The Michigan Vascular Access/MiDRE primer in Vascular Access

Chapter 12 - Forearm fistulas - "Creating forearm fistulas above the wrist!"

The most well known location for AV fistulas is at the wrist. The so-called Brescia-Cimino fistula was the earliest described fistula and is still the gold standard for fistula creation. This fistula provides convenient and comfortable dialysis, preserves all the upper arm options, and should be the first choice where the patientís anatomy permits. Unfortunately, the vein at the wrist may be too small, or may be damaged from previous intravenous catheters during a hospital stay. In many peopleís minds, the next option is a fistula at the elbow, so frequently a second forearm option is overlooked.

The cephalic vein receives an important branch from the back of the hand about two or three inches above the wrist. Like the Ohio River joining the Mississippi, the dorsal branch doubles the size of the cephalic vein, and this may be the only place a fistula is possible in the forearm. In my practice, I distinguish between a wrist fistula and a forearm fistula, the latter fistula being created at or above that dorsal branch.

This option may be missed because the veins are deep or otherwise not visible. Ultrasound in the doctorís office (see "The role of ultrasound in the creation of fistulas") or vein mapping in the Vascular Lab can prevent this mistake. Even if the vein is deep, it may become visible once it has grown, may be later moved to the surface (see "Superficialization of fistulas too deep to use"), or may succeed in building the veins in the upper arm.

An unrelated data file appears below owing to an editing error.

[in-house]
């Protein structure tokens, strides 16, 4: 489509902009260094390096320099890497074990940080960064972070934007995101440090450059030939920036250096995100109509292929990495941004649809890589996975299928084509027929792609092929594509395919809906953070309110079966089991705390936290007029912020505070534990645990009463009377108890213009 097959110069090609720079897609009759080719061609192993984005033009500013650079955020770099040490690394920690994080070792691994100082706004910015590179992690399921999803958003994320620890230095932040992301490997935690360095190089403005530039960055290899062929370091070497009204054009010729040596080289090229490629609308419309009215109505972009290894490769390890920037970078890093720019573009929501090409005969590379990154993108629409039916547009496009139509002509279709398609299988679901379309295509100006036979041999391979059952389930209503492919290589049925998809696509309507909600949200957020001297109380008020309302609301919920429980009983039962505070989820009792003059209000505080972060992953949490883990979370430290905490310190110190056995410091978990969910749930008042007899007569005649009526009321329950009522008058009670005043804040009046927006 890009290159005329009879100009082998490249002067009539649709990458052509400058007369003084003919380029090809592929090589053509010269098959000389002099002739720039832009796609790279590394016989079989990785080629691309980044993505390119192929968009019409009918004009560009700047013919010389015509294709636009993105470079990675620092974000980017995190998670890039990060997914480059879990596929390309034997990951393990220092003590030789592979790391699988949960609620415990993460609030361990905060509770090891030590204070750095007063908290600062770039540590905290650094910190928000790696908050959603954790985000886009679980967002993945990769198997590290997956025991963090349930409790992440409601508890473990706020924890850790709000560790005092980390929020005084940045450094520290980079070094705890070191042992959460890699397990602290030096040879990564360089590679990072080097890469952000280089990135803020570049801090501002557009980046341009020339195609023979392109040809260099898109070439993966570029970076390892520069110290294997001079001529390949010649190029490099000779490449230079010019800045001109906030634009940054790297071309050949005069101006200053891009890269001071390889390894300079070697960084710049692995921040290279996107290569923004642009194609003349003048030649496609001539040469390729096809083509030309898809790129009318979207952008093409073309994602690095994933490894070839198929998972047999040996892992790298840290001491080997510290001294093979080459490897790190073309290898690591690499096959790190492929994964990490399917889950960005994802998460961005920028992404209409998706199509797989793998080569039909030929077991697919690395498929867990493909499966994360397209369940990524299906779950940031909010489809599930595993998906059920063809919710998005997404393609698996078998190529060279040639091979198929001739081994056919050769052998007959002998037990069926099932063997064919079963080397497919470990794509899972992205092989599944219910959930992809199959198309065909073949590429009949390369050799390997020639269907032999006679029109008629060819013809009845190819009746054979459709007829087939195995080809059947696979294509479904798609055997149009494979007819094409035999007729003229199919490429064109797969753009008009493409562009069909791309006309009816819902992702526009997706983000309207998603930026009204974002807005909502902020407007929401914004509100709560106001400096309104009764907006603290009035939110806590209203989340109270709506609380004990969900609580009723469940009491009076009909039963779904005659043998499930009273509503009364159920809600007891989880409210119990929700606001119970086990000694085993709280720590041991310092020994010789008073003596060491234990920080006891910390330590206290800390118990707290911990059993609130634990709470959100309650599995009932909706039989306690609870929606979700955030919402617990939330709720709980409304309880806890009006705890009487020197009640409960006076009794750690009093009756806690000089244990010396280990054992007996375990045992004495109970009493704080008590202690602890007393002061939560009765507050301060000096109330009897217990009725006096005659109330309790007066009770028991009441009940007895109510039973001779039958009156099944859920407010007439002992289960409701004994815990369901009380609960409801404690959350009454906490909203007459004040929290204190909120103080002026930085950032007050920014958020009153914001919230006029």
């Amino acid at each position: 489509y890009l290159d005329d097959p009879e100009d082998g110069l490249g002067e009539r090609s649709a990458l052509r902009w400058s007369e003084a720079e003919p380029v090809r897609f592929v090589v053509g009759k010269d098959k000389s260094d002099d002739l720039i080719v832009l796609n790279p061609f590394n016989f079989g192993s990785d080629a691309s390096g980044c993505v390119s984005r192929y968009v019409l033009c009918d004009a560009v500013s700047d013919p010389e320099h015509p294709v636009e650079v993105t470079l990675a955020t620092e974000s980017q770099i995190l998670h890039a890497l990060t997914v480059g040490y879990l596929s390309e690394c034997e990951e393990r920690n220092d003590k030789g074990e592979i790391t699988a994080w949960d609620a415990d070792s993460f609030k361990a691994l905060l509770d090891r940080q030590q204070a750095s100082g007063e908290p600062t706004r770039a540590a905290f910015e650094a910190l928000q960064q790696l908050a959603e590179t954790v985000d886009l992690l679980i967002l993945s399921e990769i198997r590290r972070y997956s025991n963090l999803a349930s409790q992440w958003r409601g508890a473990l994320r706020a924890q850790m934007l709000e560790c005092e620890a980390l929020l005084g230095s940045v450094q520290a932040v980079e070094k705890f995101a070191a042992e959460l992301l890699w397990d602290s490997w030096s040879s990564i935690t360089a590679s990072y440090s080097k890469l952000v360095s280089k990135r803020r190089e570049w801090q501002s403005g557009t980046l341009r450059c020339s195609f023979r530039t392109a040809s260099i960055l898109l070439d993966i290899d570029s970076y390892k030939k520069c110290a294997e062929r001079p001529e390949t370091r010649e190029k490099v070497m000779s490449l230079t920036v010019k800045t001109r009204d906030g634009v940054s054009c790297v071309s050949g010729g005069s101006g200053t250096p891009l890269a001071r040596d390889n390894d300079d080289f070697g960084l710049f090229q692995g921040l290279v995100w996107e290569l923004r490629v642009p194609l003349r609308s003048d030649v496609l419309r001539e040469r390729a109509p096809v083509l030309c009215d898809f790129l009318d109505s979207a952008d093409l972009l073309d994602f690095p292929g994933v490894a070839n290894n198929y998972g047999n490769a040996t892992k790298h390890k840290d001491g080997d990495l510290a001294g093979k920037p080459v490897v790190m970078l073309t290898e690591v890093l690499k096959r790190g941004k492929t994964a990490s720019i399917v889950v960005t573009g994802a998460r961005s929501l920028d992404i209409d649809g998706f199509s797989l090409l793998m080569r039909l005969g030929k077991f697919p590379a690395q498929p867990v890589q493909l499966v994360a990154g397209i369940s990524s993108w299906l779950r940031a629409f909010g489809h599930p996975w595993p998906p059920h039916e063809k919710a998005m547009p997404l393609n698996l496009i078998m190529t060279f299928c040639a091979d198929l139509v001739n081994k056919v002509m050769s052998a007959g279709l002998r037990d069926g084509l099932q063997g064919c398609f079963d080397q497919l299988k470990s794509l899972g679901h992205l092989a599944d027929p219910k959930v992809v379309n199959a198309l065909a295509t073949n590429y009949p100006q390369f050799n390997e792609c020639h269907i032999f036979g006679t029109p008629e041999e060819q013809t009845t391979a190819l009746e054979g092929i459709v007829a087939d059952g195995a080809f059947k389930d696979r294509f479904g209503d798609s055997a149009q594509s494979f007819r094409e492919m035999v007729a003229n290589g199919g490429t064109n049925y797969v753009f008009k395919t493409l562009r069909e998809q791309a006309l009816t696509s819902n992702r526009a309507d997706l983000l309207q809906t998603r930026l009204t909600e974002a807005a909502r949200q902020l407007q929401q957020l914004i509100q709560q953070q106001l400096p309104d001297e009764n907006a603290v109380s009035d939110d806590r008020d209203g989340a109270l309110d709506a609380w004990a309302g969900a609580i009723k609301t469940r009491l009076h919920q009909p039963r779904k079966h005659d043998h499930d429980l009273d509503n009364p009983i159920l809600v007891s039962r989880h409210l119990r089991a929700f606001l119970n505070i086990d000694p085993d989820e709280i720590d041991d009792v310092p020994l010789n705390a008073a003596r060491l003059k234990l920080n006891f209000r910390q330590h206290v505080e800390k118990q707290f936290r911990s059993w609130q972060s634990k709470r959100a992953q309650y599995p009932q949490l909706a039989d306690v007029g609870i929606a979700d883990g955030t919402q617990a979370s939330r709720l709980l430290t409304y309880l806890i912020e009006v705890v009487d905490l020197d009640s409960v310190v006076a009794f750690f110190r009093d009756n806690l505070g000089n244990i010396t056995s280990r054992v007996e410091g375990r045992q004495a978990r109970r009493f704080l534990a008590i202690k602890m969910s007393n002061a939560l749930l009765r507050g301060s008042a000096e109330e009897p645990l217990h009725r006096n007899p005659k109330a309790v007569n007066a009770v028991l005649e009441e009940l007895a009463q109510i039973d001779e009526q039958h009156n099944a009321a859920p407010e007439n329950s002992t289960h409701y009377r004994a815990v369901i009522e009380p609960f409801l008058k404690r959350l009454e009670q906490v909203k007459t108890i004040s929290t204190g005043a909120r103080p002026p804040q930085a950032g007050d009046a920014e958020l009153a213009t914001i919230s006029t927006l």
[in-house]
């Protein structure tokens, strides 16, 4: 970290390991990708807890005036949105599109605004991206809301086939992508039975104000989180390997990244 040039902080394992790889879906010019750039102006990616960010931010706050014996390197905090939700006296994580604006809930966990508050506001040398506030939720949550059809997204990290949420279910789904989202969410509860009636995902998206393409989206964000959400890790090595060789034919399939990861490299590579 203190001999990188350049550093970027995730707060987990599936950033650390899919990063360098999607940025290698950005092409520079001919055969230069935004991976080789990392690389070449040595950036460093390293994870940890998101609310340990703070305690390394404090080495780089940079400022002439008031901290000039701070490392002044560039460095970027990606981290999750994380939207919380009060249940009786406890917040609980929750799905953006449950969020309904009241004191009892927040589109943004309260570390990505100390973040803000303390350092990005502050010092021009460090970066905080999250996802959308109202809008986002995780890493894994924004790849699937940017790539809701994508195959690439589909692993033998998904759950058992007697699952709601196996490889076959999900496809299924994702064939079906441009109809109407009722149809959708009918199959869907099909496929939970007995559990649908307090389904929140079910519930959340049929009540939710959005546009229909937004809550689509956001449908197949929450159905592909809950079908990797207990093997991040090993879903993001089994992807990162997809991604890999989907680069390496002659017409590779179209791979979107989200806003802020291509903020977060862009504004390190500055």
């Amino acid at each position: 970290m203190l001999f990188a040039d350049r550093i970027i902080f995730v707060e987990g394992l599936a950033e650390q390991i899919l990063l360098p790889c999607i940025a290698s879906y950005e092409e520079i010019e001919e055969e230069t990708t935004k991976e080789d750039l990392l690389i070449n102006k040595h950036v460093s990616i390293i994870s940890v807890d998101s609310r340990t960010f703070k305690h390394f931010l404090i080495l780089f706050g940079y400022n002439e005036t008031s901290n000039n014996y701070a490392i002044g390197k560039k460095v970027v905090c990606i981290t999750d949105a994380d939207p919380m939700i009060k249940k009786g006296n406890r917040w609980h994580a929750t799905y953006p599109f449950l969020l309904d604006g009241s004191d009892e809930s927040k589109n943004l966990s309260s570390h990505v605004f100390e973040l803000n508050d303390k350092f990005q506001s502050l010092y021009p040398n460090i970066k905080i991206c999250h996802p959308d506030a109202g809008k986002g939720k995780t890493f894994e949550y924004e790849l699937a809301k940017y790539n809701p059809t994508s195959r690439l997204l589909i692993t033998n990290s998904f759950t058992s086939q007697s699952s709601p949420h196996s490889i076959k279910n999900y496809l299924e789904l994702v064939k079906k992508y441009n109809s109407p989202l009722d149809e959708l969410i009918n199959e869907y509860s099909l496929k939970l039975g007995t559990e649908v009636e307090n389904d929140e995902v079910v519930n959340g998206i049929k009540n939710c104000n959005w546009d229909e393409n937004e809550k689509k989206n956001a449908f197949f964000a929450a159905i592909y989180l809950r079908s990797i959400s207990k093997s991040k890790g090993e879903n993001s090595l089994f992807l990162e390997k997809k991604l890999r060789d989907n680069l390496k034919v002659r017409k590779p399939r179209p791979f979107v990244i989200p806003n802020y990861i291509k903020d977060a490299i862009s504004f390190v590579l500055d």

The option may also be missed because a radial pulse palpable at the wrist may fade away further up the forearm. The artery may not be palpable two or three inches up from the wrist, but it is still there. Opening the fascia (connective tissue layer) next to the brachioradialis tendon reveals the artery. Dividing a couple of branches usually allows the artery to be mobilized enough to be used.

A fistula can even be performed in the mid-forearm by reflecting the brachioradialis muscle slightly to get at the artery. In this situation, only three or four inches of usable fistula develop in the forearm, and the second needle may need to be placed above the elbow.

Most often, both artery and vein are approached through the same 1 1/2 inch incision, but occasionally they are far apart, and two incisions are required. In that case, the vein is brought through a tunnel between the two incisions.

The procedure is done as outpatient surgery, and healing is rapid. The patient is seen at one week, at one month, and at monthly intervals until the fistula is released for use. Forearm fistulas above the wrist are typically larger than standard wrist fistula and are frequently usable within a month of creation. Because the vessels are larger, the risk of failure in the hands of an experienced surgeon is less than with a wrist fistula, reducing futile operations and patient frustration. These forearm fistulas build the cephalic and basilic veins and preserve the options in the upper arm.

Disadvantages include a slightly more difficult surgery and slightly shorter length.

The forearm fistula may represent the best first step in vascular access for dialysis and should be considered before placing a forearm graft or creating a fistula at the elbow.

Michigan Dialysis Research and Education (MiDRE)
Saint Mary's Mercy Hospital